I also had the opportunity to work with an outstanding Gerontology Nurse Practitioner, who is also trained as a Clinical Nurse Specialist.  In addition, she holds a Doctorate degree and serves as a Nurse Educator at ODU.  Primarily, she works with residents of a secure facility that specializes in memory care.  Again, I watched families and caregivers struggle with ethical dilemmas related to care that was being provided to people who no longer remembered who they were or where they were.   

I was able to join the folks at Rappahannock Community College for my teaching practicum in the fall of 2015.  This experience returned me to my roots of a community college’s Associate degree program.  It felt like I had come full circle.  However, many technological advancements have occurred since I attended my first nursing program!  No longer is nursing taught passively; the classrooms are now flipped and learning is more student-centered and active. 

I was allowed to teach their second-year students.  Essentially, I created my own lesson plans and presentations within the cardiac area.  As I mentioned previously, I joined them the summer after graduation as an adjunct faculty member, teaching students nursing excellence in the simulation laboratory, as well as at clinical sites.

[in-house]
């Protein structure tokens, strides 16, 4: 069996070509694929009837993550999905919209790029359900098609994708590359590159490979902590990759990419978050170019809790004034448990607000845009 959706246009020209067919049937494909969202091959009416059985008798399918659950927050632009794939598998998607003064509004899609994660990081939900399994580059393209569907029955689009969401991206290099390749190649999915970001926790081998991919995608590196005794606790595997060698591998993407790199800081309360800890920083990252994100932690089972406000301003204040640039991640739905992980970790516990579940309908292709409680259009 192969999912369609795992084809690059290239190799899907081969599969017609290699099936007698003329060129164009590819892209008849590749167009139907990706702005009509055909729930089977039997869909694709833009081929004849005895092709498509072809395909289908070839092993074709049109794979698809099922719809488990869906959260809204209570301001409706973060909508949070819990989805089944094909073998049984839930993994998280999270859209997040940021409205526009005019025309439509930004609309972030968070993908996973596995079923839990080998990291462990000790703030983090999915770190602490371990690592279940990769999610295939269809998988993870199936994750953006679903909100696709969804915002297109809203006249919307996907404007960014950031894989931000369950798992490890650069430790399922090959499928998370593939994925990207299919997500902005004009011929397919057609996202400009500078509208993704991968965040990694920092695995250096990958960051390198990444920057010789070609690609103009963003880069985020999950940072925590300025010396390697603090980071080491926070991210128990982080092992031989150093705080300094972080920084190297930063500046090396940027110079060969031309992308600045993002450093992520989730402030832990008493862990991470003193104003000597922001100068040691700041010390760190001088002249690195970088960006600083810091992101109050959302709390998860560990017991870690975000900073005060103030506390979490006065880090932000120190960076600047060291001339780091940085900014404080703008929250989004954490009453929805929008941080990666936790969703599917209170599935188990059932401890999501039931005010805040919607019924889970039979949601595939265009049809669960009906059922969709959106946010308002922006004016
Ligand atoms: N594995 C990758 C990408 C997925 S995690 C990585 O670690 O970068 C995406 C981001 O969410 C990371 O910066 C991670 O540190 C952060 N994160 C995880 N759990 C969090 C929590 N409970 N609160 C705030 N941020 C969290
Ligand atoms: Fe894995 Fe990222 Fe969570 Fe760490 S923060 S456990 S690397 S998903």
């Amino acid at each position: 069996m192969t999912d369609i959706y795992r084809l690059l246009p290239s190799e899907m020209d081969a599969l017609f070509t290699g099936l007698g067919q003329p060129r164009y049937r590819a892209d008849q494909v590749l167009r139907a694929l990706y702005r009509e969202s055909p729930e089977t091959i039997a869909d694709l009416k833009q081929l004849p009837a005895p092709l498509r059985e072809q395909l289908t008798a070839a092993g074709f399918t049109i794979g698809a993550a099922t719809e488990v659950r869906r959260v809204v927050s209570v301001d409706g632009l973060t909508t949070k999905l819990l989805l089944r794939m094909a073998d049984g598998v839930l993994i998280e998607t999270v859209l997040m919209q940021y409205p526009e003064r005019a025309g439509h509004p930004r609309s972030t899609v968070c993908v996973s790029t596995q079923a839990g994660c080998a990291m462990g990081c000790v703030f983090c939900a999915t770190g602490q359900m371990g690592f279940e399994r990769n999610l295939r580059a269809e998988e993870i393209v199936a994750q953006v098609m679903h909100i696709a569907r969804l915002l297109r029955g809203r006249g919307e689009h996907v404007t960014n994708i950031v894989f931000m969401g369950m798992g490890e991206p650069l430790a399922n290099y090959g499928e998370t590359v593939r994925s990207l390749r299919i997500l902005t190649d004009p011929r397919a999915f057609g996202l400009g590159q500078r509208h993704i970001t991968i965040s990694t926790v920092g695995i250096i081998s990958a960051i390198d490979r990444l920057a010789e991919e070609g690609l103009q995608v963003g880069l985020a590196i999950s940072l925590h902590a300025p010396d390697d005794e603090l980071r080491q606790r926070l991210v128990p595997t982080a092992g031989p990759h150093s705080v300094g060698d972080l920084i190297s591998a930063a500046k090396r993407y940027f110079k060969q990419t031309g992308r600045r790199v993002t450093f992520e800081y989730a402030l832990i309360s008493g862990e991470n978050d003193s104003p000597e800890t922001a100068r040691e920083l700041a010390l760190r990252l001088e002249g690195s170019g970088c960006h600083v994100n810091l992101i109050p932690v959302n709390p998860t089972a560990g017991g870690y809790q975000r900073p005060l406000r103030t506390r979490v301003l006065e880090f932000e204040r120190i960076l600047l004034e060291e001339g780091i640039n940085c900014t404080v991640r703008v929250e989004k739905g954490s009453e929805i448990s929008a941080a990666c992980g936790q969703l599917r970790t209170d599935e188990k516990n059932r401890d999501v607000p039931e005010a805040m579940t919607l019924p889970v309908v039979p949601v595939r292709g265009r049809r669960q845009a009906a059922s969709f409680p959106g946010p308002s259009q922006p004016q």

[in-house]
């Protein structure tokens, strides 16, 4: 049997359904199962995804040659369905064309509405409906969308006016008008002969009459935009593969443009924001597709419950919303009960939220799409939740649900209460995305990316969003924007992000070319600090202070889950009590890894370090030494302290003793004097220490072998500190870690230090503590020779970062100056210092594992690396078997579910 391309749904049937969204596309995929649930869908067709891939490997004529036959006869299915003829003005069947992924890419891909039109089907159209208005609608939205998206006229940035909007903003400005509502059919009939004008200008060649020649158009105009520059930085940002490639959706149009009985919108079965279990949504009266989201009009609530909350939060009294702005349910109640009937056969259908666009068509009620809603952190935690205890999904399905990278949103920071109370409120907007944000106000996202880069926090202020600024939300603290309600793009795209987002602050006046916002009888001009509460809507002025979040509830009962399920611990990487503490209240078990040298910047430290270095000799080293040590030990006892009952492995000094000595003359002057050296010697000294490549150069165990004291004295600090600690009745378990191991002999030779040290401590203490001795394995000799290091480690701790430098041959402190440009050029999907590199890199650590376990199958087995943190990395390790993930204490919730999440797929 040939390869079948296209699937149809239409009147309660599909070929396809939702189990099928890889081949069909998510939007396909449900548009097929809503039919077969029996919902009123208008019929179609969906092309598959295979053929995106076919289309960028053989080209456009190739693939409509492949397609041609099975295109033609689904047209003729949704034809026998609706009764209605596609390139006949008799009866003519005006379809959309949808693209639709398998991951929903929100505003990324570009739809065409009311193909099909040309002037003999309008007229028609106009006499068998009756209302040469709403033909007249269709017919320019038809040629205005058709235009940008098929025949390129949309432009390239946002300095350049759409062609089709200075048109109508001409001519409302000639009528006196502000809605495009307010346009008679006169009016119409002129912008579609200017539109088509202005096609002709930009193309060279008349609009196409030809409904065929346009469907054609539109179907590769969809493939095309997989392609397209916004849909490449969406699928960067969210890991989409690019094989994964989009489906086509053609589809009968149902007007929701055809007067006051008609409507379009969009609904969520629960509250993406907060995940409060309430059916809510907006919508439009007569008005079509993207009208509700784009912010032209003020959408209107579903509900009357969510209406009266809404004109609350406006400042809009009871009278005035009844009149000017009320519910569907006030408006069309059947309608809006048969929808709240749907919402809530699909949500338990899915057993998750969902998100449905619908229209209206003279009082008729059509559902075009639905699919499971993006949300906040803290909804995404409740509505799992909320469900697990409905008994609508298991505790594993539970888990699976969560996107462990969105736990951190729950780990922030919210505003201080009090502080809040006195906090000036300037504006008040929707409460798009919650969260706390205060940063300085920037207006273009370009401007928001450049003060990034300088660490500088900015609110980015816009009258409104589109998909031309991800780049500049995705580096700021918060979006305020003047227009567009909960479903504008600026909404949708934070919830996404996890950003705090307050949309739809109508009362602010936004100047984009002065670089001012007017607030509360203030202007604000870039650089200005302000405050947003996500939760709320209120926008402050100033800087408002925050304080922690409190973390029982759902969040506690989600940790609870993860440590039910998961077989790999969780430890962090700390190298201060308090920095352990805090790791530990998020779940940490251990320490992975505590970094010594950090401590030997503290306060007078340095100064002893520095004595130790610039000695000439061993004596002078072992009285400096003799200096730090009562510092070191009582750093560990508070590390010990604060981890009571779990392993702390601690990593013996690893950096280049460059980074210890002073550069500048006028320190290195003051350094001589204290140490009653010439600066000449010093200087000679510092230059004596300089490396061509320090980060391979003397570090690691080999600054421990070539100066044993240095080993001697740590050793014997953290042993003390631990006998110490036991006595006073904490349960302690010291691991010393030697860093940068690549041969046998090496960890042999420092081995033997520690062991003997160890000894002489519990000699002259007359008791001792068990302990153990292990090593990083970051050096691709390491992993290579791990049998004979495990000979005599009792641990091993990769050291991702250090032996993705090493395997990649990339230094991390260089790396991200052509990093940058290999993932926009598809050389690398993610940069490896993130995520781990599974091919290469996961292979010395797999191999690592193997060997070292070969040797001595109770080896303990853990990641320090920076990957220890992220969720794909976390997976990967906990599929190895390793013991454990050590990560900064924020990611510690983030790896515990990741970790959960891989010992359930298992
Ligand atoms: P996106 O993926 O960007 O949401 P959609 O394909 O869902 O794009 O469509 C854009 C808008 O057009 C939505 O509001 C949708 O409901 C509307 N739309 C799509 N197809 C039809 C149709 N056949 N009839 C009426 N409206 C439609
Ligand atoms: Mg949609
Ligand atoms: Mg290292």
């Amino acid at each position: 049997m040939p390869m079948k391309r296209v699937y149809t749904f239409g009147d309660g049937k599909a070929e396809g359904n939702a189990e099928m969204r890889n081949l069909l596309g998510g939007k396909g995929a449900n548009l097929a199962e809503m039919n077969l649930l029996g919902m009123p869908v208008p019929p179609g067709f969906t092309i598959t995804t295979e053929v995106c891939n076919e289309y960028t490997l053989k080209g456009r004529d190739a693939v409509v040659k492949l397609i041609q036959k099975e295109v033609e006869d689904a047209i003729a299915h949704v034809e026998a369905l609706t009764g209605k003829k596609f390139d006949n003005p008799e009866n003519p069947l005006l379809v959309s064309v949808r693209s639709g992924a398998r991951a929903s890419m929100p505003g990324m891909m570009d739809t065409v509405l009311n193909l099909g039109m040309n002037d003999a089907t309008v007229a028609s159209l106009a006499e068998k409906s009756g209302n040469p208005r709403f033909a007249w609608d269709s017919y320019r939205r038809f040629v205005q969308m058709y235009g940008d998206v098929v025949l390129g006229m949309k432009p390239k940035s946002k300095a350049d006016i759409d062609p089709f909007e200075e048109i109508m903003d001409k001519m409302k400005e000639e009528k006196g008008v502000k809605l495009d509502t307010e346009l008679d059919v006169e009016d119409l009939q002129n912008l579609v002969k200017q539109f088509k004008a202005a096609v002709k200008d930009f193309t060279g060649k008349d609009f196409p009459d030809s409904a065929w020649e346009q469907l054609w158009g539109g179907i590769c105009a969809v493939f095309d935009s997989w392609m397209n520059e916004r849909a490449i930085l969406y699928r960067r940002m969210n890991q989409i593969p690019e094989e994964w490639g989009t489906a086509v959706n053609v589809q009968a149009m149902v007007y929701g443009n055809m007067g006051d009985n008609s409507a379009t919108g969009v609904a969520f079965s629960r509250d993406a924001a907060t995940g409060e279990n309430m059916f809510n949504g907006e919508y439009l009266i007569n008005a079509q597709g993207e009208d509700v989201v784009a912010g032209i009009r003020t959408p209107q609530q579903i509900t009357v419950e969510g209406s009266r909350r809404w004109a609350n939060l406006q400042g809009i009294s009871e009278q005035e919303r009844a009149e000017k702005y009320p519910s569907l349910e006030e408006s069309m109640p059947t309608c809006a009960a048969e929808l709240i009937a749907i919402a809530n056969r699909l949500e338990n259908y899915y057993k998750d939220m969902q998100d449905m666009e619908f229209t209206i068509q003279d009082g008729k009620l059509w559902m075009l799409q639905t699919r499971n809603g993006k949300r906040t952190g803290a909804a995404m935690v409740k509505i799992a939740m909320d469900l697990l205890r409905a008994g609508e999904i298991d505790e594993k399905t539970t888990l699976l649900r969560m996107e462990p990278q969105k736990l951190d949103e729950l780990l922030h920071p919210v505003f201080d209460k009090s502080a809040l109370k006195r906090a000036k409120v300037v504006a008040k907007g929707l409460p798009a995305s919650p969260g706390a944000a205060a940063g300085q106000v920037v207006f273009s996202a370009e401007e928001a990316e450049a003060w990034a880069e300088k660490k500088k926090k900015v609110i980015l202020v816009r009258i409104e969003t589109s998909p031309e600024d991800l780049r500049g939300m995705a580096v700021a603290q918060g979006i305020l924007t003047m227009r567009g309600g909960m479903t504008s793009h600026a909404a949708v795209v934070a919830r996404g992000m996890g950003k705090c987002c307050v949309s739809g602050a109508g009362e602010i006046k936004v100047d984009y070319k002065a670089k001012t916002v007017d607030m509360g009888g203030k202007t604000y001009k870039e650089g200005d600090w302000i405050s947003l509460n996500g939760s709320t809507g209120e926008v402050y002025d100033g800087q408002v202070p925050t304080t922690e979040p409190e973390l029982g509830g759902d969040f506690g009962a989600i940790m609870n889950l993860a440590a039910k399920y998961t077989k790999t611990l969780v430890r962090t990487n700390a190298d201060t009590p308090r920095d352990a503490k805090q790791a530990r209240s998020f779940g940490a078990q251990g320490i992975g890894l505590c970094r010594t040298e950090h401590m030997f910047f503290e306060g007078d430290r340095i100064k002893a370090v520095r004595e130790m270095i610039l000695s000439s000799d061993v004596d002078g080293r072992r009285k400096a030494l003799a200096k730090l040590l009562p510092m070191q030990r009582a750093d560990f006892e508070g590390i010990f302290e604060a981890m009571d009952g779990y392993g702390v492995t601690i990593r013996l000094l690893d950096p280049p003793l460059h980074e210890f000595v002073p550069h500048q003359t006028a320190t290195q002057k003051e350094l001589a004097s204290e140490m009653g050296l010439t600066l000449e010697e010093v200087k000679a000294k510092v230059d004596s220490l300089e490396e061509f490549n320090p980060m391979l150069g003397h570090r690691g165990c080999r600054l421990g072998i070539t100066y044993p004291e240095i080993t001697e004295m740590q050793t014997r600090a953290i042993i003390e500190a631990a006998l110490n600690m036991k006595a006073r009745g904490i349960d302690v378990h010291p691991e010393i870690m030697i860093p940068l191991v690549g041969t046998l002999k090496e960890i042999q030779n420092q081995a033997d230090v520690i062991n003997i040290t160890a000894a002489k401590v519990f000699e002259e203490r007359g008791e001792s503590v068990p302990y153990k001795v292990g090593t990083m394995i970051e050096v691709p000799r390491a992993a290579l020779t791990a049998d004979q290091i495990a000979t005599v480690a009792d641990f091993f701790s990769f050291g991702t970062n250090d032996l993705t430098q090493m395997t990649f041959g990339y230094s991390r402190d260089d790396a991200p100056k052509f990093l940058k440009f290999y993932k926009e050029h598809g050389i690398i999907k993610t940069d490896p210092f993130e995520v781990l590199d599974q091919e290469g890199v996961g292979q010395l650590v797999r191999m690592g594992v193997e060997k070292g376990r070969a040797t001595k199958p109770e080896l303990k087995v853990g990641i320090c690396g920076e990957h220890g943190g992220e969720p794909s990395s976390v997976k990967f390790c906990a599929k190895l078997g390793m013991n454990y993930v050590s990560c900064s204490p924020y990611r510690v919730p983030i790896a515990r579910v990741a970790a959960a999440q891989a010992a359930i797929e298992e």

Why Am I Doing This?

Plainly said, I hate to watch people suffer needlessly and I feel guilty for not having spoken up sooner.  Through my vast nursing experiences in critical care and case management, I have developed very strong feelings about working to ensure everyone over the age of 18 has an advance directive in place.  This document speaks for you when you are unable.

You are likely unaware of the unnecessary misery that plays out on a daily basis, in just about every hospital across this country, over and over again.  Trust me–the Palliative Care Teams’ dance cards are booked days in advance, all to discuss care about a person who, in all likelihood, cannot participate in the discussion.  These conversations are extremely difficult and emotionally laden.  The people who attend are usually wholly unprepared for these chats, often due to denial, grief, a lack of sleep, or a basic lack of medical knowledge.